Let’s set the scene. You’re minding your own business playing your saxophone. You’re getting really into it when suddenly, out of nowhere, a G sounds rather than a G#! Shock! Horror! Maybe it started off as a G, then suddenly corrected itself to a G# without any action from yourself. Or maybe it remained as a G for what felt like an eternity.
Strange. Embarrassing. Confusing. Awkward.
You start to think you’re going crazy, and that you may as well never play the saxophone again, it’s just too embarrassing. It’s at that very moment that you look down at your saxophone, finger a G, then watch your little finger press your G# touch piece. It’s then that you realise that something isn’t quite right…
How does the G# key work?
Other than being a right pain in the backside, the G# key is unique for another reason – it is sprung closed. This means that pressing your G# touch piece will open a pad to create a note, unlike most of the other keys that are sprung open, which touch piece’s close a pad to create the desired note.
Why does the G# pad get sticky?
As a result of the G# key being sprung closed, it means that the pad is down the majority of the time. This means that the air and saliva that you’re sending down your sax as you play leaves more residue on this pad than any other – making it a lot stickier!
This is the reason the pad can become sticky. Over time whilst playing you are putting a lot of air and saliva down your instrument. This air condenses and and in combination with the saliva will leave a residue on the pads. Less of a problem with the keys that are usually spring open, but on a closed key this residue will build up on the pad and it will become very sticky.
Is it just me that has a sticky G#?
This is an issue that almost ALL saxophonists face, regardless of their age, ability or type of saxophone. Not one single manufacturer can promise hand on heart that their saxophones won’t encounter this problem, so anyone that tells you otherwise is telling porkies!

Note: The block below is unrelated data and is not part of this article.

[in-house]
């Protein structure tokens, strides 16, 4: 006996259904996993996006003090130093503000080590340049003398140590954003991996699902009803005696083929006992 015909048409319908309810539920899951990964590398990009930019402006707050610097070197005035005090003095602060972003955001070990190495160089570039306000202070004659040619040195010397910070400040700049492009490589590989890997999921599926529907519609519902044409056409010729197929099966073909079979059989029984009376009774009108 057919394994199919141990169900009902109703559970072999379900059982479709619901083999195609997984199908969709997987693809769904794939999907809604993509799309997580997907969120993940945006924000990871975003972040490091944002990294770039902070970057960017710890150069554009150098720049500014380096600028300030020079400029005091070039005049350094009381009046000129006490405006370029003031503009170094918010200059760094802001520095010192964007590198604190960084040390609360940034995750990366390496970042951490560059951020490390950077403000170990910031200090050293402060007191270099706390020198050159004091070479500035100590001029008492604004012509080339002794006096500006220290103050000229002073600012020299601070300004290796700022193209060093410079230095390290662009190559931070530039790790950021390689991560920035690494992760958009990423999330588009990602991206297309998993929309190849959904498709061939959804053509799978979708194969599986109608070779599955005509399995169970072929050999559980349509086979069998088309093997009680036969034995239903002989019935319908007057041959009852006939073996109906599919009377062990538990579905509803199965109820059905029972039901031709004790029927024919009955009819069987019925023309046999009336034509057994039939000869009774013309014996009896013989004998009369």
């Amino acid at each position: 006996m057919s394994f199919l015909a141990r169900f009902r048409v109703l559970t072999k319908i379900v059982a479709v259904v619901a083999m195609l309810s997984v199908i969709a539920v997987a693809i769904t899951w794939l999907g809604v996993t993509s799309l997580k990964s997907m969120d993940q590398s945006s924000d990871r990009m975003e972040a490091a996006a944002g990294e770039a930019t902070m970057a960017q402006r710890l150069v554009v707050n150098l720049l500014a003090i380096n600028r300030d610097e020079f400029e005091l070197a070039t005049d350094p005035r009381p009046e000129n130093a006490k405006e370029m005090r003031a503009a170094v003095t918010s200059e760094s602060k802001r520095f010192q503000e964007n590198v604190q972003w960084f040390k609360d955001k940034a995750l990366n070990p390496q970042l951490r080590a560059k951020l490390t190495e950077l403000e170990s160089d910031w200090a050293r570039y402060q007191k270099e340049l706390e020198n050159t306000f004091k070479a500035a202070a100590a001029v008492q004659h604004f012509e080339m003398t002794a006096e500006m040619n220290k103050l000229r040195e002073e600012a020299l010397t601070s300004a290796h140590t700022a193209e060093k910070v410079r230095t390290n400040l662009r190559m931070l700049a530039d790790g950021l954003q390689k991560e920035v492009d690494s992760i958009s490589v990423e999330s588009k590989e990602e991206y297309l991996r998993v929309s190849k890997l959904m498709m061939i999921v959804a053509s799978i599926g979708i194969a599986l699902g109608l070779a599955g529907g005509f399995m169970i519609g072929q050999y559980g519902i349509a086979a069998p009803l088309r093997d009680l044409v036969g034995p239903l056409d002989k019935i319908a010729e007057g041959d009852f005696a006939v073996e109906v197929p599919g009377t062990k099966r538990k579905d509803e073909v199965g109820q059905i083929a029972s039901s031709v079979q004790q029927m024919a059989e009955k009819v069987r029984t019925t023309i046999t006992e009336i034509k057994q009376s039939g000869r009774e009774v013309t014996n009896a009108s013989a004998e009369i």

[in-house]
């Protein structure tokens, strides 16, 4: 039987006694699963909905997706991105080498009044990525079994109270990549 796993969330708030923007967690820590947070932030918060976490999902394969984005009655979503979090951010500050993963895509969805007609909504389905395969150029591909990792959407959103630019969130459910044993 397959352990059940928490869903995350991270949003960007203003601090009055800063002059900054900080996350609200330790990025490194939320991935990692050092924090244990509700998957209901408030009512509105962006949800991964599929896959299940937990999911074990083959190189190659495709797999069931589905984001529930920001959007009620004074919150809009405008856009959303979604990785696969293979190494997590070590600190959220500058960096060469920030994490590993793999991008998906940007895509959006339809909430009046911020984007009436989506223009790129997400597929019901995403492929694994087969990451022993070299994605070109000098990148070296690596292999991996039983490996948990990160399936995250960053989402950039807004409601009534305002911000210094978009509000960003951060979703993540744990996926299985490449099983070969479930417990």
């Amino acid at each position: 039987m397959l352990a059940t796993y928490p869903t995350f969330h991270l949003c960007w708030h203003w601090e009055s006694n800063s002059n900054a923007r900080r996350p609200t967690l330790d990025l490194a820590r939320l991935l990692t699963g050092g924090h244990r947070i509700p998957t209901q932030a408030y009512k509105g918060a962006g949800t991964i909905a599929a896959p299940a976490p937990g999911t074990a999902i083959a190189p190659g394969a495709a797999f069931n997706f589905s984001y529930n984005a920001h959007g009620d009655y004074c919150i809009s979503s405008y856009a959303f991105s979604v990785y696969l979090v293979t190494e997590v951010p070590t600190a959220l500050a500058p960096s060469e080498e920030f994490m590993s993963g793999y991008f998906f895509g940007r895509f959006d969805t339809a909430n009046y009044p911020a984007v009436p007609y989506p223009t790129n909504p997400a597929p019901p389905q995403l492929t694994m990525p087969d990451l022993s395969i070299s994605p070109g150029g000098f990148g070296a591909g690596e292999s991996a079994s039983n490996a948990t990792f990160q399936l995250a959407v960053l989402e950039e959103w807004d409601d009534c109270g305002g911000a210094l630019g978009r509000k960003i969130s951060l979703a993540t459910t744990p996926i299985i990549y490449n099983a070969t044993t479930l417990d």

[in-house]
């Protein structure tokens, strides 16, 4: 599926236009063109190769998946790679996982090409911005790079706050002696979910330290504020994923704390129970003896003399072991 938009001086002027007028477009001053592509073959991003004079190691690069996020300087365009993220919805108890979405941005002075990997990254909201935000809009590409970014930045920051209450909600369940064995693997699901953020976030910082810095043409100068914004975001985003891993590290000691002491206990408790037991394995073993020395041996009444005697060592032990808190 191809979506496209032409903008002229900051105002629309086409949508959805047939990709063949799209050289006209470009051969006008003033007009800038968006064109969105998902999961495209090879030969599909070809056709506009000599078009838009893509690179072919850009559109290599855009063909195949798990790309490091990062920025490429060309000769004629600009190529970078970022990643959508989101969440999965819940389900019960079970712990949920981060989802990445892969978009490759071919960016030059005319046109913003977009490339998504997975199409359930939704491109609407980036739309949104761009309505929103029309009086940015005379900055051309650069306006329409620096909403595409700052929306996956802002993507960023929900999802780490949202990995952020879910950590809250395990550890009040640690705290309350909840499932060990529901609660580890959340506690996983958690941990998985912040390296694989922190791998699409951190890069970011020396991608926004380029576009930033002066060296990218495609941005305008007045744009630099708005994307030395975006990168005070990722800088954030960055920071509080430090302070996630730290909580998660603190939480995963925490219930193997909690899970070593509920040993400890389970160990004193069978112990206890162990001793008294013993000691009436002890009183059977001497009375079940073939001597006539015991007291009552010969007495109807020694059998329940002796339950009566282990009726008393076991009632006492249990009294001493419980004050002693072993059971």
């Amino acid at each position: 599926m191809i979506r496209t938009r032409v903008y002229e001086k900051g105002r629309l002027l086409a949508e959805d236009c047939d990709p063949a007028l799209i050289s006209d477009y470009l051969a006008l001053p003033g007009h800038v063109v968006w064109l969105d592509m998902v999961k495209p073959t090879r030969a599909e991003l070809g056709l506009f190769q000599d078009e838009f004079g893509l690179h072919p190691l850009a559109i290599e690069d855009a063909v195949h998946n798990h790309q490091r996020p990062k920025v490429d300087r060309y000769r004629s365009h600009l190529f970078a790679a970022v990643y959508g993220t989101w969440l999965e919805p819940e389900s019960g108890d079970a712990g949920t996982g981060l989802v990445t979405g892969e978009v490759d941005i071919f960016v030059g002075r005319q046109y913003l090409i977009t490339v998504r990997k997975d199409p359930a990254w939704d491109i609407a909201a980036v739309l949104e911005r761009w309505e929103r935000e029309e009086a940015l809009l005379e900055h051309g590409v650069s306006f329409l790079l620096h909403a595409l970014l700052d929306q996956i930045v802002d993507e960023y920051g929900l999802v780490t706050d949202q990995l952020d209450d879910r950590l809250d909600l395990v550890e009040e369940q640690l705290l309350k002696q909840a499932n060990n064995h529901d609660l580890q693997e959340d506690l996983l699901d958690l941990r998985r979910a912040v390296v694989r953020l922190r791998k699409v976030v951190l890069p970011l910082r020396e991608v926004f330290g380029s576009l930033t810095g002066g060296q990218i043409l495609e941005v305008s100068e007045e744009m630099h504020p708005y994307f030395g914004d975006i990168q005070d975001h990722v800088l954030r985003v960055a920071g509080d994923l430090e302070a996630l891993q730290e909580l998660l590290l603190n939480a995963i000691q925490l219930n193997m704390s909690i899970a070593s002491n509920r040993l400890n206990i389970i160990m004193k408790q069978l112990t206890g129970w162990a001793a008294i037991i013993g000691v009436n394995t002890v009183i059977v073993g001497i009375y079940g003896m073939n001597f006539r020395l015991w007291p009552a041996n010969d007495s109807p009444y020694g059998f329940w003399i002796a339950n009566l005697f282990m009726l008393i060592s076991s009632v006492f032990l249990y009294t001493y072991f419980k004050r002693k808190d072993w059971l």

The good news is that this small, but particularly irritating issue can be easily fixed. We’re going to outline the different options in this blog post for you!
Preventing a Sticky G#:
Drying Your Instrument
We’ve mentioned this in a recent blog on how to clean your woodwind mouthpiece, but the same applies here. You should be cleaning and drying your instrument every single time you play. We recommend doing this with a pull-through several times, but there are also specific pad dryers on the market that are perfectly shaped to dry that pesky G# pad.
Special Gear and Gadgets
As a recurring problem that affects saxophonists all over the world, it was only a matter of time before some clever person came up with a device to minimise the issue. Key leaves slide under the key arms of Eb and Low C# to open up the G# key, preventing bacteria and yeast growth that causes sticky keys in the first place.
Food and Drink
Believe it or not, what you eat or drink can have an impact on your instrument. Try to refrain from consuming sugary snacks and drinks before or whilst you play. You’ll end up blowing these straight down your horn, and they can make sticky pads far more likely. Some wind musicians actually brush their teeth before they play…
As with any instrument issues, if in doubt, show it to a professional! By having your saxophone regularly serviced, your repairer will be able to check the condition of your pads. They will be able to clean or replace them is necessary, and know to keep a close eye on that pesky sticky G# key!
Quick Fixes for a Sticky G#:
With the best will in the world, sometimes we will end up with a sticky G# key, no matter how well we maintain our instrument, buy fancy gear, and brush our teeth. If you end up in a sticky situation (quite literally), here are a few things you can do!
To get your sticky G~ key moving again in a hurry, you can use powder paper. These small sheets leave a small coating of powder on the pad, which will stop it from sticking temporarily. The downside of these is that they aren’t removing any of the offending sticky material, in fact, they are most likely adding another layer to it!
Cleaning the Pad
If you’ve got a little more time, we would recommend taking the time to clean your sticky G# key pad. You can do this with cleaning papers (or Rizla paper if you’re old school!) and a cleaning fluid such as lighter fluid. Cotton buds can also come in handy for particularly hard to reach places!